Lyla June Johnston: For Future Generations Campaign Video

Native Sun News Today: A 'Fast for the Future'

SANTA FE, N. M. – On January 17, Navajo state legislative candidate Lyla June Johnston announced a seven-day hunger strike in her District 47 Democratic primary campaign against House Speaker Brian Egolf. Her “Fast for the Future” kicked off at the Capitol Building on Martin Luther King Jr. Day.

Each day of the fast is designed to serve as a mechanism to announce the campaign planks in her “Seven Generations New Deal” election platform, a plan for New Mexico’s action to address climate crisis.

“First and foremost, this is a prayer for life on earth in a time of crisis. Secondly, it is a chance for our community to discuss how we are going to unite and act in the name of future generations,” Johnston said in the announcement.

The kickoff date highlights the importance of the need to honor King Jr.’s “courage to act in times of crisis,” she said.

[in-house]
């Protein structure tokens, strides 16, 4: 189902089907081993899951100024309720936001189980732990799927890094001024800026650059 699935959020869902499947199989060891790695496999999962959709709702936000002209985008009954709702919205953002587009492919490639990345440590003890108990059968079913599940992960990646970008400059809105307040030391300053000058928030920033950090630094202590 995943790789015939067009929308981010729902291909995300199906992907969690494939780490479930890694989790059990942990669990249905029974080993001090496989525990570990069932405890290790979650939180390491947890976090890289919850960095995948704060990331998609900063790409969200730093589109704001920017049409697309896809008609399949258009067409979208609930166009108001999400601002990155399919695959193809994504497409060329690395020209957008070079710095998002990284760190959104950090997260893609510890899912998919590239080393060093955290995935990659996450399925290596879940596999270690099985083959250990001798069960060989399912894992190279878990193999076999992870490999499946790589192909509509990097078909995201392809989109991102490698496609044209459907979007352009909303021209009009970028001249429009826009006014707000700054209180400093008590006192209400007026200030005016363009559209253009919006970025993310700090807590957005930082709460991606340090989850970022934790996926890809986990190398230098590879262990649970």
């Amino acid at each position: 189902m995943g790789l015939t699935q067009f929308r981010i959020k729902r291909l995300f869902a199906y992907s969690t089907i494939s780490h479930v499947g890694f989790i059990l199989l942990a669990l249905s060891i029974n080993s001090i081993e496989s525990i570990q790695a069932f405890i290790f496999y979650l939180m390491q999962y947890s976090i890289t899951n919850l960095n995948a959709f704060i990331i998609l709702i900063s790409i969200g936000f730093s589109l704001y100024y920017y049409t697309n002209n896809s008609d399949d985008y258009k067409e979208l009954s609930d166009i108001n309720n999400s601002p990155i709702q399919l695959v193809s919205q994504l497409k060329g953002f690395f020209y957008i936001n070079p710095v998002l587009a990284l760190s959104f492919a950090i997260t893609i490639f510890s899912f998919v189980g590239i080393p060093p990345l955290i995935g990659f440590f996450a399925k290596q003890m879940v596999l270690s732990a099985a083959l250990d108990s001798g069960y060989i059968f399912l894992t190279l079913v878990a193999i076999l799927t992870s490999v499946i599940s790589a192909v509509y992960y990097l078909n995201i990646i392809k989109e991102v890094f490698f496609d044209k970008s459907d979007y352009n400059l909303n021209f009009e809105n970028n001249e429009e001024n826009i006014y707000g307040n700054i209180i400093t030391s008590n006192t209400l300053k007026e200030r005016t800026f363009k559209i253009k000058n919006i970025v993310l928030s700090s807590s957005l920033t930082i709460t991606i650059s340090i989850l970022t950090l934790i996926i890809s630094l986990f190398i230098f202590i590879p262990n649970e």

Johnston’s upstart, grassroots campaign highlights New Mexico’s global role in the climate crisis, as the state is home to the Permian Basin, which attained notoriety in 2019 as the top oil producer in the world.

A perceived lack of leadership on the urgency of the need to reduce greenhouse gas emissions from the oil industry led Johnston to challenge Egolf.

“With all due respect, we no longer have time for leaders who take oil industry money, who write laws for them and obstruct laws that would hold them accountable. We need protectors of the earth, protectors of the people,” said the 30-year-old PhD student and Stanford University graduate.

Born in Santa Fe and raised in Taos, New Mexico, Johnston was a notable figure during the 2016-2017 Oceti Sakowin resistance to Dakota Access Pipeline construction across unceded treaty territory near Standing Rock, in which opponents coining their description as water protectors supported tribal governments’ legal challenge to project parent company Energy Transfer Partners and associates.

She graduated with honors in environmental sciences from Stanford, earned an education degree from the University of New Mexico, and now is pursuing a PhD with a focus on sustainable food systems.


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